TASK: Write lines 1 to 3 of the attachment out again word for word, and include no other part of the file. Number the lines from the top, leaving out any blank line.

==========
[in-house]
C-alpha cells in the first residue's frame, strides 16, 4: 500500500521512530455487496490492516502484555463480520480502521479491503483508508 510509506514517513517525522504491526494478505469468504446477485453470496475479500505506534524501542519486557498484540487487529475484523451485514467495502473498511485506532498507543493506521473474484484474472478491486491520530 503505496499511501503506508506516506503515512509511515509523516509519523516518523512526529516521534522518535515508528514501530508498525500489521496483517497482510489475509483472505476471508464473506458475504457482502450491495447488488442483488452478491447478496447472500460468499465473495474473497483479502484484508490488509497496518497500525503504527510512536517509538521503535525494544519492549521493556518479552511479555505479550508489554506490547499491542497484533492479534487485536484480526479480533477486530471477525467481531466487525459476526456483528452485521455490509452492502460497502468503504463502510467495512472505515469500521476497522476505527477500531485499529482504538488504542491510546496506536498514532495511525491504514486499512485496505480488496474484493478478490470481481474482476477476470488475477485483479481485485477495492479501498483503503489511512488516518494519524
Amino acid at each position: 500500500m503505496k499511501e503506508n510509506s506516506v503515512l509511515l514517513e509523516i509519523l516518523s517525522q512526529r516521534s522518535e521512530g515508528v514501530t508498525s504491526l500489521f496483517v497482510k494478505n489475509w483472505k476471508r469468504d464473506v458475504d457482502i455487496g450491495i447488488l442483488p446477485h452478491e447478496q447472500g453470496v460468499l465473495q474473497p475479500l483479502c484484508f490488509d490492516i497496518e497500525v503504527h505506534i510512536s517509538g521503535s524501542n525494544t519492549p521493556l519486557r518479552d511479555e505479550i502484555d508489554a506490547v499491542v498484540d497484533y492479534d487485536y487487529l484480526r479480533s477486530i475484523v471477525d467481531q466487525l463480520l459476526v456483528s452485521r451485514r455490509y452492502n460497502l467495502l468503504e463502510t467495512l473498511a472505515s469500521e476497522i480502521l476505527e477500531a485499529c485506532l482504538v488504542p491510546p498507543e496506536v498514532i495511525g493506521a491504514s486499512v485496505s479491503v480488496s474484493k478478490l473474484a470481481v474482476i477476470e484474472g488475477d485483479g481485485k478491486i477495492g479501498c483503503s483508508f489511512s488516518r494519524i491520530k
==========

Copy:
[in-house]
C-alpha cells in the first residue's frame, strides 16, 4: 500500500521512530455487496490492516502484555463480520480502521479491503483508508 510509506514517513517525522504491526494478505469468504446477485453470496475479500505506534524501542519486557498484540487487529475484523451485514467495502473498511485506532498507543493506521473474484484474472478491486491520530 503505496499511501503506508506516506503515512509511515509523516509519523516518523512526529516521534522518535515508528514501530508498525500489521496483517497482510489475509483472505476471508464473506458475504457482502450491495447488488442483488452478491447478496447472500460468499465473495474473497483479502484484508490488509497496518497500525503504527510512536517509538521503535525494544519492549521493556518479552511479555505479550508489554506490547499491542497484533492479534487485536484480526479480533477486530471477525467481531466487525459476526456483528452485521455490509452492502460497502468503504463502510467495512472505515469500521476497522476505527477500531485499529482504538488504542491510546496506536498514532495511525491504514486499512485496505480488496474484493478478490470481481474482476477476470488475477485483479481485485477495492479501498483503503489511512488516518494519524
Amino acid at each position: 500500500m503505496k499511501e503506508n510509506s506516506v503515512l509511515l514517513e509523516i509519523l516518523s517525522q512526529r516521534s522518535e521512530g515508528v514501530t508498525s504491526l500489521f496483517v497482510k494478505n489475509w483472505k476471508r469468504d464473506v458475504d457482502i455487496g450491495i447488488l442483488p446477485h452478491e447478496q447472500g453470496v460468499l465473495q474473497p475479500l483479502c484484508f490488509d490492516i497496518e497500525v503504527h505506534i510512536s517509538g521503535s524501542n525494544t519492549p521493556l519486557r518479552d511479555e505479550i502484555d508489554a506490547v499491542v498484540d497484533y492479534d487485536y487487529l484480526r479480533s477486530i475484523v471477525d467481531q466487525l463480520l459476526v456483528s452485521r451485514r455490509y452492502n460497502l467495502l468503504e463502510t467495512l473498511a472505515s469500521e476497522i480502521l476505527e477500531a485499529c485506532l482504538v488504542p491510546p498507543e496506536v498514532i495511525g493506521a491504514s486499512v485496505s479491503v480488496s474484493k478478490l473474484a470481481v474482476i477476470e484474472g488475477d485483479g481485485k478491486i477495492g479501498c483503503s483508508f489511512s488516518r494519524i491520530k